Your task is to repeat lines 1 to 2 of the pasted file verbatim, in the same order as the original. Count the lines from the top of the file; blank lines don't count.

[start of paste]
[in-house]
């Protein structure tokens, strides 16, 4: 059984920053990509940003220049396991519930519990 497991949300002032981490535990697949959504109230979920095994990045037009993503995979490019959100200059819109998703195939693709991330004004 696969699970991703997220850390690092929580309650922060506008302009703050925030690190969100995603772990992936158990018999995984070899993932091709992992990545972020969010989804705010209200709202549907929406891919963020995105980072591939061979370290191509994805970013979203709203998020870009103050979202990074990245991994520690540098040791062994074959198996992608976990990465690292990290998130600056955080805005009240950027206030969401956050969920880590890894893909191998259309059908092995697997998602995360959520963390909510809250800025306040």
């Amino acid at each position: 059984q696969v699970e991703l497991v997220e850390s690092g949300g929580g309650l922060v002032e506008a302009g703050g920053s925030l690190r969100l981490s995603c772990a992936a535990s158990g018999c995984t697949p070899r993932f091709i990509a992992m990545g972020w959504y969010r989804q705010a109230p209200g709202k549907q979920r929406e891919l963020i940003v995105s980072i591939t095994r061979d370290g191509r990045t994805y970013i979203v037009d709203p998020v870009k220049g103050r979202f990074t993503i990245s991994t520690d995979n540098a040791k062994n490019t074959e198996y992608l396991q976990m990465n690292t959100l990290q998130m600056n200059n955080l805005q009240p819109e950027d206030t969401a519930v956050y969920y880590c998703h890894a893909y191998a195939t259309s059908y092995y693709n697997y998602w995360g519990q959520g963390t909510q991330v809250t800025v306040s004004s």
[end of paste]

[in-house]
């Protein structure tokens, strides 16, 4: 059984920053990509940003220049396991519930519990 497991949300002032981490535990697949959504109230979920095994990045037009993503995979490019959100200059819109998703195939693709991330004004 696969699970991703997220850390690092929580309650922060506008302009703050925030690190969100995603772990992936158990018999995984070899993932091709992992990545972020969010989804705010209200709202549907929406891919963020995105980072591939061979370290191509994805970013979203709203998020870009103050979202990074990245991994520690540098040791062994074959198996992608976990990465690292990290998130600056955080805005009240950027206030969401956050969920880590890894893909191998259309059908092995697997998602995360959520963390909510809250800025306040």